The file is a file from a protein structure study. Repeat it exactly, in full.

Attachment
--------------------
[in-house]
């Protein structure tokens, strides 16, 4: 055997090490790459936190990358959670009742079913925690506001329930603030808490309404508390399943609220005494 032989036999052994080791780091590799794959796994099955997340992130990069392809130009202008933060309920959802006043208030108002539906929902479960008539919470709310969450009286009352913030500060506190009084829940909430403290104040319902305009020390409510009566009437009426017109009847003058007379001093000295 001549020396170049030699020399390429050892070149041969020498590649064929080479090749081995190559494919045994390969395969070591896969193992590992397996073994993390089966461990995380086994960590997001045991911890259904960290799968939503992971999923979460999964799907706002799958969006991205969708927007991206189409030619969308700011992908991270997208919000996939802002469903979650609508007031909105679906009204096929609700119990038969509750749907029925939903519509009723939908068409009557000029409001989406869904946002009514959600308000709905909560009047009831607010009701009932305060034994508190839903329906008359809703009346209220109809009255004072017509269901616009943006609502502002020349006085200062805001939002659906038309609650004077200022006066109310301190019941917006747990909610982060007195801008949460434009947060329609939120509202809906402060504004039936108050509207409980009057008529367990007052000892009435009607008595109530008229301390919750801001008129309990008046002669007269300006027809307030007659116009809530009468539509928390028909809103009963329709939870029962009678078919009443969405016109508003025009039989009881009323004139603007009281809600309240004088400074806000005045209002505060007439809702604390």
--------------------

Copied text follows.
[in-house]
């Protein structure tokens, strides 16, 4: 055997090490790459936190990358959670009742079913925690506001329930603030808490309404508390399943609220005494 032989036999052994080791780091590799794959796994099955997340992130990069392809130009202008933060309920959802006043208030108002539906929902479960008539919470709310969450009286009352913030500060506190009084829940909430403290104040319902305009020390409510009566009437009426017109009847003058007379001093000295 001549020396170049030699020399390429050892070149041969020498590649064929080479090749081995190559494919045994390969395969070591896969193992590992397996073994993390089966461990995380086994960590997001045991911890259904960290799968939503992971999923979460999964799907706002799958969006991205969708927007991206189409030619969308700011992908991270997208919000996939802002469903979650609508007031909105679906009204096929609700119990038969509750749907029925939903519509009723939908068409009557000029409001989406869904946002009514959600308000709905909560009047009831607010009701009932305060034994508190839903329906008359809703009346209220109809009255004072017509269901616009943006609502502002020349006085200062805001939002659906038309609650004077200022006066109310301190019941917006747990909610982060007195801008949460434009947060329609939120509202809906402060504004039936108050509207409980009057008529367990007052000892009435009607008595109530008229301390919750801001008129309990008046002669007269300006027809307030007659116009809530009468539509928390028909809103009963329709939870029962009678078919009443969405016109508003025009039989009881009323004139603007009281809600309240004088400074806000005045209002505060007439809702604390």